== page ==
Primhak, R.A. and Tanner, M.S. (2001) Alpha-1 antitrypsin deficiency. Archives of Disease in Childhood, 85 (1). pp. 2-5. ISSN 1468-2044
α-1 antitrypsin is synthesised in the liver and protects lung alveolar tissues from destruction by neutrophil elastase. α-1 antitrypsin deficiency is a common autosomal recessive condition (1:1600 to 1:1800) in which liver disease results from retention of abnormal polymerised α-1 antitrypsin in the endoplasmic reticulum of hepatocytes, and emphysema results from alveolar wall damage. The clinical consequences of α-1 antitrypsin deficiency in childhood are haemorrhagic disease in infancy, cholestasis in infancy, or chronic liver disease. Lung disease attributable to α-1 antitrypsin deficiency does not occur in childhood, but is closely linked to smoking in adults. Membranoproliferative glomerulonephritis, panniculitis, and necrotising vasculitis are associations with α-1 antitrypsin deficiency in adult life.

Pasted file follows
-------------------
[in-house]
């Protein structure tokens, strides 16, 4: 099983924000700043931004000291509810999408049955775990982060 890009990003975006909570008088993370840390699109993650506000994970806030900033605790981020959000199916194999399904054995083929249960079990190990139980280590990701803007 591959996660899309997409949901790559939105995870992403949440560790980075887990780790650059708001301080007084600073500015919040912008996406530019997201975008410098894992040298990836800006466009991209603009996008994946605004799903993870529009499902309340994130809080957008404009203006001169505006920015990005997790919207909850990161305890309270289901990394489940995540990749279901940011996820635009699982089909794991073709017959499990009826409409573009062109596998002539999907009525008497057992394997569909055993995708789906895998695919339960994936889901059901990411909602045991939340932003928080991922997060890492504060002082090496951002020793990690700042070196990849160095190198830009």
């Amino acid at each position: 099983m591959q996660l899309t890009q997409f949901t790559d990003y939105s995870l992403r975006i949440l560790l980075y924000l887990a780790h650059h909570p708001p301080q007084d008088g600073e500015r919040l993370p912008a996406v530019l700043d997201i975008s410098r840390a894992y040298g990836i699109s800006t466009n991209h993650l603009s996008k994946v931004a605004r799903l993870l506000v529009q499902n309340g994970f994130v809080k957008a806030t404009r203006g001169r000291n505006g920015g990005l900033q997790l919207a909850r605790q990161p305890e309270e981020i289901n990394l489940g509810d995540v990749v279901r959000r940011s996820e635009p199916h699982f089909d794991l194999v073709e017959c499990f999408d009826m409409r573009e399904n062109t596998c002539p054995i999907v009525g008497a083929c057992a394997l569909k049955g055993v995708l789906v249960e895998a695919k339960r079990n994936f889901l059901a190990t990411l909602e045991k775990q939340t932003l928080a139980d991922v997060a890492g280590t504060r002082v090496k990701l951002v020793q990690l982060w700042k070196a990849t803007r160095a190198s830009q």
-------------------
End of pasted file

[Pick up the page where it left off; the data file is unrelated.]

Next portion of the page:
|Copyright, Publisher and Additional Information:||Copyright © 2001 by Archives of Disease in Childhood|
|Institution:||The University of Sheffield|
|Academic Units:||The University of Sheffield > Faculty of Medicine, Dentistry and Health (Sheffield) > School of Medicine (Sheffield) > Clinical Sciences Division South (Sheffield)|
|Depositing User:||Repository Officer|
|Date Deposited:||07 Jul 2005|
|Last Modified:||08 Jun 2014 13:46|